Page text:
I had promised myself to take a quick look at the speed of the jet across eastern America after I heard from Tomasz Schafernaker it could to 250 mph earlier this week on the BBC forecast. So here’s a look at the winds at midnight on Friday night. I don’t promise that I’ve caught it at it at its peak but what the hell. I’ll have to make good on another one of my promises to revisit the code for this application and smarten it up, until then these graphics for the 300 hPa level will have to do. As you can see upper air charts have never been the same since the demise of the ocean weather ship network forty odd years ago, and the Met Office didn’t help by closing the upper air stations at Stornoway and Shanwell either.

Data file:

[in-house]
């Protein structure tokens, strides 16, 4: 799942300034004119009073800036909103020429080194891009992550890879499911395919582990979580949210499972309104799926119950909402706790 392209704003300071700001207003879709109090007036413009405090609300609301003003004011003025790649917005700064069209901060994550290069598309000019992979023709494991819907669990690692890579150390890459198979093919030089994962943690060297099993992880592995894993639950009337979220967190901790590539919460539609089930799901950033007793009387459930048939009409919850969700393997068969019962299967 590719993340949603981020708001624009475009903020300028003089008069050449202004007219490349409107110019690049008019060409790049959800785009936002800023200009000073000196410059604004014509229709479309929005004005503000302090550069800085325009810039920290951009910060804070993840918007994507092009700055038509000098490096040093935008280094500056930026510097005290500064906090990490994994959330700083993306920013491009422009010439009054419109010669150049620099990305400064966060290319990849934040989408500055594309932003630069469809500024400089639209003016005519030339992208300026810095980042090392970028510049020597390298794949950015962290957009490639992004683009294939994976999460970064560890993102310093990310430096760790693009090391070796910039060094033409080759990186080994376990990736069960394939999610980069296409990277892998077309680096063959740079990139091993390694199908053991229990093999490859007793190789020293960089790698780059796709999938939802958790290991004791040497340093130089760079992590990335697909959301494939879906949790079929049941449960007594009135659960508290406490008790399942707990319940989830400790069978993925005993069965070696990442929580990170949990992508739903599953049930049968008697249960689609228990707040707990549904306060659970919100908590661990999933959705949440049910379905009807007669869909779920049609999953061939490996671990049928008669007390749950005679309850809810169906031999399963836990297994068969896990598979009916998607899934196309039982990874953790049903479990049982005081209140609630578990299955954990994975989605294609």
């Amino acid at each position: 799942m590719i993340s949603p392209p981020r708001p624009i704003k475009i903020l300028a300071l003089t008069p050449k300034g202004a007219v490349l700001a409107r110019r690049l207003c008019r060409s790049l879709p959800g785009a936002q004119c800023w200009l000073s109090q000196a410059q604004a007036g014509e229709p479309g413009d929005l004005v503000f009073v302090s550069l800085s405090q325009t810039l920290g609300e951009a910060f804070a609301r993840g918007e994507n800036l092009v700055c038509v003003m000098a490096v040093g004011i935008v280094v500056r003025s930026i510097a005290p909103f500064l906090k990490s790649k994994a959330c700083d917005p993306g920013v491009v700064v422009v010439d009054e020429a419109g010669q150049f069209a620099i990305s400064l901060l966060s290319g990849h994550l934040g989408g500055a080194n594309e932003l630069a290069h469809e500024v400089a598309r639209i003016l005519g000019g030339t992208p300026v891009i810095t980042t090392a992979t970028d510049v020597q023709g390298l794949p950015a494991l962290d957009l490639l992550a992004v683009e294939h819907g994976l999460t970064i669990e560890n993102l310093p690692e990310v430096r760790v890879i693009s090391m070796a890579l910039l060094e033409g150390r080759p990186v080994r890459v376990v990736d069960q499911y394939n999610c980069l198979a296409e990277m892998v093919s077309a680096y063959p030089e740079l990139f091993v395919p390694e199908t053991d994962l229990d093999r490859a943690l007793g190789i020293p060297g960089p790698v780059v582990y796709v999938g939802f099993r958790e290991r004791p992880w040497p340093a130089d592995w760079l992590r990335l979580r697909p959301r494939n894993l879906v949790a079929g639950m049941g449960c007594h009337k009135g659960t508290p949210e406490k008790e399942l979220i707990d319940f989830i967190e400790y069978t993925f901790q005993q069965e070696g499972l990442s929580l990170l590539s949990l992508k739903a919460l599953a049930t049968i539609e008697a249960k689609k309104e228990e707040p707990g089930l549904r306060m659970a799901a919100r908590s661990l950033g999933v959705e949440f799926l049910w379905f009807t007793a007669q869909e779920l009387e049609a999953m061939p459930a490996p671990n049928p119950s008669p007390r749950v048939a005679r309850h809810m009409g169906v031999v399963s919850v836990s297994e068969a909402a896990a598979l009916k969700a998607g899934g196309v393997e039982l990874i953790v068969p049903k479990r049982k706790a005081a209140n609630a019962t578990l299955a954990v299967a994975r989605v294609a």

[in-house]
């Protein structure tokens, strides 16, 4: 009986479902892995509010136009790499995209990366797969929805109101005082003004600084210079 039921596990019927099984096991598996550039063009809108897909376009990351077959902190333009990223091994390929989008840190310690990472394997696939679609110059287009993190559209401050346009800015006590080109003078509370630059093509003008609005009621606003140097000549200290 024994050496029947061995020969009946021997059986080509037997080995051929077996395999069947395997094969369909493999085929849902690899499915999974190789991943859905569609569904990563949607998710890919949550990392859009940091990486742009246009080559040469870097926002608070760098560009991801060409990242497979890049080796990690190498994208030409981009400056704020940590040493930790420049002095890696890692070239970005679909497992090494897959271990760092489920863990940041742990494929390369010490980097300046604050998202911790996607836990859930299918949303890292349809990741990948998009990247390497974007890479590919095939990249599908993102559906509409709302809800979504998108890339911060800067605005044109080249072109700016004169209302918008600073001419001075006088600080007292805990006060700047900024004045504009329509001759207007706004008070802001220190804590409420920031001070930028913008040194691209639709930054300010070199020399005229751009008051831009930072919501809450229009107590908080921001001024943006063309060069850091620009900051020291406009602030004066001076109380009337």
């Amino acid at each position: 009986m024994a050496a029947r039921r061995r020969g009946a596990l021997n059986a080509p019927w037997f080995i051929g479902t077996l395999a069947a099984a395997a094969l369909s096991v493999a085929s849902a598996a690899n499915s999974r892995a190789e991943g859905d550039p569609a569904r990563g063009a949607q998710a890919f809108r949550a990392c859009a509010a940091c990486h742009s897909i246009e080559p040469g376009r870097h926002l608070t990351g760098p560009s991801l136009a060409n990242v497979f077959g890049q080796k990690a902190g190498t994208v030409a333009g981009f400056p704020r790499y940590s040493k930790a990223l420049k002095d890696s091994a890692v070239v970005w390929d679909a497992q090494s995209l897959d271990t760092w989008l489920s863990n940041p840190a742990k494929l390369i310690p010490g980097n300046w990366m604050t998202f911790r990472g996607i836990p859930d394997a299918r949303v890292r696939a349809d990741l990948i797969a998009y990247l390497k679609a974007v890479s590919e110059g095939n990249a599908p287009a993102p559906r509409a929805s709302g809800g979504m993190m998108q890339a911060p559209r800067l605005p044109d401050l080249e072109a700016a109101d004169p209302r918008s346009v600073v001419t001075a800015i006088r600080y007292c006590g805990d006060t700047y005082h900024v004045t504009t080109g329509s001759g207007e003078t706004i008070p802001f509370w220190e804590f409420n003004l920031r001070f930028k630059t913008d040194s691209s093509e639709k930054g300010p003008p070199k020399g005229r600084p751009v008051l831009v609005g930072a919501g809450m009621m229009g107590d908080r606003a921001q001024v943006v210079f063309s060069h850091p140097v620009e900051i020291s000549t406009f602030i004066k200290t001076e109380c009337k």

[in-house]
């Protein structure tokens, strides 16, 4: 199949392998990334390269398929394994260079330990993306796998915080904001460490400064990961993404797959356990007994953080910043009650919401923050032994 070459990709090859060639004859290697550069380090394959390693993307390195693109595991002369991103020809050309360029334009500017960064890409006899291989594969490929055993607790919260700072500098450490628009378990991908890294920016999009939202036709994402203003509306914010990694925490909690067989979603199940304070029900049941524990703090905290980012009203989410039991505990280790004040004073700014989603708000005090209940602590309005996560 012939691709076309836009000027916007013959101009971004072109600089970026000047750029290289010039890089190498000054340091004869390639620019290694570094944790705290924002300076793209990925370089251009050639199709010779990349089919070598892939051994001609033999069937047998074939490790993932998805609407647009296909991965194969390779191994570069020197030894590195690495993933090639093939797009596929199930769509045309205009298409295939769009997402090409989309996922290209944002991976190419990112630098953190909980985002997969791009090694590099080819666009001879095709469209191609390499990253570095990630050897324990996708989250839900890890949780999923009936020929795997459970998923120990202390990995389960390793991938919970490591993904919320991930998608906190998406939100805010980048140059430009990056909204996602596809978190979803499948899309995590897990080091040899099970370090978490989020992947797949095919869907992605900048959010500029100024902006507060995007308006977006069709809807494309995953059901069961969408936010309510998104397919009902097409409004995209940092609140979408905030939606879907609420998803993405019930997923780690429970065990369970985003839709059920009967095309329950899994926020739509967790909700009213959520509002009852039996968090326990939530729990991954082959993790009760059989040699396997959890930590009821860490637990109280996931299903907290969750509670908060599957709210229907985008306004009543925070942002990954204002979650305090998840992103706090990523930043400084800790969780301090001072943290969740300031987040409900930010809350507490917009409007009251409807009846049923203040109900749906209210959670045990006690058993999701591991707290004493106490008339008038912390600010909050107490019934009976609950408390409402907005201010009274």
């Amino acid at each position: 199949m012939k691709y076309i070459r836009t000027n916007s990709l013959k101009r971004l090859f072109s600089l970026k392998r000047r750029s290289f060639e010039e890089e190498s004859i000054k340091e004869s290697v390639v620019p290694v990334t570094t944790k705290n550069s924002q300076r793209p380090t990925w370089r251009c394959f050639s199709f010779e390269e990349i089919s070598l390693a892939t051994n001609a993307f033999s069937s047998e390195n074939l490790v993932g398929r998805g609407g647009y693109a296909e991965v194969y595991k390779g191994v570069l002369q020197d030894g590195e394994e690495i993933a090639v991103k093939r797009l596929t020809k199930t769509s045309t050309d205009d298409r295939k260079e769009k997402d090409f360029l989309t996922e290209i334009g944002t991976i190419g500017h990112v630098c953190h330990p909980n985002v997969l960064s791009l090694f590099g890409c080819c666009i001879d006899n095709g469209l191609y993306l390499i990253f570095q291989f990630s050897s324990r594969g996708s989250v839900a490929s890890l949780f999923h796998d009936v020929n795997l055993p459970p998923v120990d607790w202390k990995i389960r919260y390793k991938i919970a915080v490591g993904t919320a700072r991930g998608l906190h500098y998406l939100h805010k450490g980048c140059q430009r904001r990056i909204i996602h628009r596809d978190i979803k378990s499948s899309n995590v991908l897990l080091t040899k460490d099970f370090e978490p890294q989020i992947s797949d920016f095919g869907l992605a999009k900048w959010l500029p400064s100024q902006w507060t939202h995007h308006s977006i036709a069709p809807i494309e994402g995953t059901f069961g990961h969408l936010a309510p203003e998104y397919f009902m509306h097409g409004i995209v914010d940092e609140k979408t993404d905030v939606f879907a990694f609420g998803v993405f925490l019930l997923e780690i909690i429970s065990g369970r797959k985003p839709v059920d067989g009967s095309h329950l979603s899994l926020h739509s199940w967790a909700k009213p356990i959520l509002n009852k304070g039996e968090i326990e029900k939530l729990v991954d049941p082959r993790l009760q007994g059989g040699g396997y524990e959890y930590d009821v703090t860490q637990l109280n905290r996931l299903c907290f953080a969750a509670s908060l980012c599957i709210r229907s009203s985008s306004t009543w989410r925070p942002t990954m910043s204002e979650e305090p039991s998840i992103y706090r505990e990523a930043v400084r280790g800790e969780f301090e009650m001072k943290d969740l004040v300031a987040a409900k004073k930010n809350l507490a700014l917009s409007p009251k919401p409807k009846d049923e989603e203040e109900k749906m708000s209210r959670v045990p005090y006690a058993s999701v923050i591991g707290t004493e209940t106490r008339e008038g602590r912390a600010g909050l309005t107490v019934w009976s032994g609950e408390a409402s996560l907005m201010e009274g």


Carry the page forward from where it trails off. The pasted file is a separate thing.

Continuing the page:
As you can see the winds ahead of the cold trough across the Great Lakes at the 300 hPa level (~33,000 feet) were widely in excess of 150 knots down the eastern seaboard of America that night, as the low that spawned storm Ciara hurtled westward. Here is a more detailed look at the midnight ascent from Yarmouth Nova Scotia where the wind was blowing 201 knots (231 mph) at 250 hPa.